An additional advantage of the modular motor converter invention is the ability to set the control module for either momentary switching, which permits accurate pulse positioning of the drapery or blind system to precisely reach the desired
amount of closing or alternatively, to set the switches to change from pulse to maintain, so that a simple one-second switch or press signal will be latched in and ensure that the system travels its full open or closing distance until it is turned off by
its silent stop feature.


The color-coordinated housing snap-locks onto the motor housing and can easily be removed.  This permits conversion back to standard line voltage AC power supply if so desired.


These and other objects, advantages and features of this invention will be apparent from the following description taken with reference to the accompanying drawing, wherein is shown a preferred embodiment of the invention. 

BRIEF
DESCRIPTION OF THE SEVERAL VIEWS OF THE DRAWING


FIG. 1 is a perspective view of a modular motor converter according to the present invention with a motor installed, attached to a window covering system;


FIG. 2 is a perspective view of a control module according to the present invention for the modular motor converter;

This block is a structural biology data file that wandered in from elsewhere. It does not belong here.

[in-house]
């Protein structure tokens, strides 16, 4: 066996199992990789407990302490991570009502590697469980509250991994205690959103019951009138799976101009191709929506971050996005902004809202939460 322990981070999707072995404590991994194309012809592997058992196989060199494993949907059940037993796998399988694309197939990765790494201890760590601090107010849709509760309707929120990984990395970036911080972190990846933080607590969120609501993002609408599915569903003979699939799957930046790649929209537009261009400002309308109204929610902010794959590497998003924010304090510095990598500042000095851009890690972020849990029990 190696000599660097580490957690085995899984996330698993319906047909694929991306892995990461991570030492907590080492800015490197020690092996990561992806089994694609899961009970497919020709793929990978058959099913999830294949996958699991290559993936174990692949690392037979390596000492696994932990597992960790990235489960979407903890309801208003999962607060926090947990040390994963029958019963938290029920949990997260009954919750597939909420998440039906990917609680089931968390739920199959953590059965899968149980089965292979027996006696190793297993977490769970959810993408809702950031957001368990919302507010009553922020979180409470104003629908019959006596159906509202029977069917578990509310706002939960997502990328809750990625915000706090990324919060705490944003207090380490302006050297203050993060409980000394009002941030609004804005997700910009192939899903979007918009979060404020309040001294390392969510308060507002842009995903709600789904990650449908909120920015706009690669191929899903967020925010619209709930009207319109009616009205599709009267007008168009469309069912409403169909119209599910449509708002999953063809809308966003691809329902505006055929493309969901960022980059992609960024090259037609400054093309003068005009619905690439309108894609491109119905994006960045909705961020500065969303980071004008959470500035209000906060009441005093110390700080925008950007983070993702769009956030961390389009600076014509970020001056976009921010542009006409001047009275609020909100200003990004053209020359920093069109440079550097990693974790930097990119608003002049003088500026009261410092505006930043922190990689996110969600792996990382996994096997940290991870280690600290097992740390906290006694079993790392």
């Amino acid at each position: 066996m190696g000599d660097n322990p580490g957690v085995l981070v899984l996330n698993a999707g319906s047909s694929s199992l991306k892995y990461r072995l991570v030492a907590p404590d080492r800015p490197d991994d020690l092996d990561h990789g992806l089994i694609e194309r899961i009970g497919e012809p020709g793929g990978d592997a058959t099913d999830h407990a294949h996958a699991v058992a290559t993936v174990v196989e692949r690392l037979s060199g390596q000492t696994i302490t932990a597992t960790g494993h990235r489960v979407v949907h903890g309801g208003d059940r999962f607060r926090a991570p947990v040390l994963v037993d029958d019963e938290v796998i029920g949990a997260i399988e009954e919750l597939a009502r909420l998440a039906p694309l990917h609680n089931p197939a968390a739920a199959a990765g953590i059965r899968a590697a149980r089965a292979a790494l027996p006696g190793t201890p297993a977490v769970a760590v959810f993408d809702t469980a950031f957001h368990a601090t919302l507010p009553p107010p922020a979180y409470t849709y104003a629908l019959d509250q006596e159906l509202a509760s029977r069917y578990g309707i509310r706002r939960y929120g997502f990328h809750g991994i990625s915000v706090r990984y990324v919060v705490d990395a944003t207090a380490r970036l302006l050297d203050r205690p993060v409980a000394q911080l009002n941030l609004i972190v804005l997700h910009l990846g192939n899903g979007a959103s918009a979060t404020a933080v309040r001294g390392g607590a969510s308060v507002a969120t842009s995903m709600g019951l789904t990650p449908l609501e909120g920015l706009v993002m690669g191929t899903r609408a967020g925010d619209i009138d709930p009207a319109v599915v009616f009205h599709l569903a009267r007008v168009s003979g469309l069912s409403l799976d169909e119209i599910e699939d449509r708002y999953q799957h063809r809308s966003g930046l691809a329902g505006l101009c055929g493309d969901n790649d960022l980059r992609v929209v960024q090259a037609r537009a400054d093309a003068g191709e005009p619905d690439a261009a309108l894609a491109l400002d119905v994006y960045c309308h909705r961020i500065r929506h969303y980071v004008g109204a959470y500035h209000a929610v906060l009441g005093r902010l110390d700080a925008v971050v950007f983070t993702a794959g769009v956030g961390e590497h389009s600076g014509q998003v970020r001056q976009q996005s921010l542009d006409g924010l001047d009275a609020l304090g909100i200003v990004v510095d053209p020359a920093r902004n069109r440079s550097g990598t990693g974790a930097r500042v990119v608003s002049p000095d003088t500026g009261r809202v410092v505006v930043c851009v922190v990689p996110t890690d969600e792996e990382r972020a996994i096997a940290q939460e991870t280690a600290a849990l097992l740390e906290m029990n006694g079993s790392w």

FIG. 3 is a top view of a control module according to the present invention for the modular motor converter;


FIG. 4 is a left side view of a control module according to the present invention for the modular motor converter;


FIG. 5 is a front view of a control module according to the present invention for the modular motor converter;


FIG. 6 is a rear view of a modular motor converter according to the present invention with a motor installed;


FIG. 7 is a left side view of a modular motor converter according to the present invention with a motor installed; and


FIG. 8 is an electrical diagram of a control module for the modular motor converter according to the present invention.


DETAILED DESCRIPTION OF THE INVENTION


Referring now to the drawing, and in particular to FIG. 1, the current invention includes a modular motor converter 10 that can be instantly attached to a motor 12, unifying it into one integrated unit 20 as part of a window covering system 14. 
The modular motor converter offers several significant operational and economic advantages while simultaneously incorporating the new developments such as low voltage switching in the modular motor converter/low voltage interface and such as the remote
radio control in the modular motor converter/radio frequency control.